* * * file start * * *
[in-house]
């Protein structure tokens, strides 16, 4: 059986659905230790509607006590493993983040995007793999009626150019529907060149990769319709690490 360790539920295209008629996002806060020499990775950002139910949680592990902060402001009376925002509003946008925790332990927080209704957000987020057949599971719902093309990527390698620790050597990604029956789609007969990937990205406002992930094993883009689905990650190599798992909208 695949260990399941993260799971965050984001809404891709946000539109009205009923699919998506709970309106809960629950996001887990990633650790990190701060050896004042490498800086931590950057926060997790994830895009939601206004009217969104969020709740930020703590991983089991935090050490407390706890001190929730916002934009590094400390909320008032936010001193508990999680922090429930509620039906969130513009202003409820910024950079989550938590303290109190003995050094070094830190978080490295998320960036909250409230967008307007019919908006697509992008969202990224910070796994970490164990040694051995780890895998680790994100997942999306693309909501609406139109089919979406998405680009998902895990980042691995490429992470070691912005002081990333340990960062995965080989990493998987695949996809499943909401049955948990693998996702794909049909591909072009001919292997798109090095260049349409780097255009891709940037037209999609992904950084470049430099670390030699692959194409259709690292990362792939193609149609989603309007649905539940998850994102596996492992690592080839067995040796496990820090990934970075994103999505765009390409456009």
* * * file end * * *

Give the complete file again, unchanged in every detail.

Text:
[in-house]
């Protein structure tokens, strides 16, 4: 059986659905230790509607006590493993983040995007793999009626150019529907060149990769319709690490 360790539920295209008629996002806060020499990775950002139910949680592990902060402001009376925002509003946008925790332990927080209704957000987020057949599971719902093309990527390698620790050597990604029956789609007969990937990205406002992930094993883009689905990650190599798992909208 695949260990399941993260799971965050984001809404891709946000539109009205009923699919998506709970309106809960629950996001887990990633650790990190701060050896004042490498800086931590950057926060997790994830895009939601206004009217969104969020709740930020703590991983089991935090050490407390706890001190929730916002934009590094400390909320008032936010001193508990999680922090429930509620039906969130513009202003409820910024950079989550938590303290109190003995050094070094830190978080490295998320960036909250409230967008307007019919908006697509992008969202990224910070796994970490164990040694051995780890895998680790994100997942999306693309909501609406139109089919979406998405680009998902895990980042691995490429992470070691912005002081990333340990960062995965080989990493998987695949996809499943909401049955948990693998996702794909049909591909072009001919292997798109090095260049349409780097255009891709940037037209999609992904950084470049430099670390030699692959194409259709690292990362792939193609149609989603309007649905539940998850994102596996492992690592080839067995040796496990820090990934970075994103999505765009390409456009």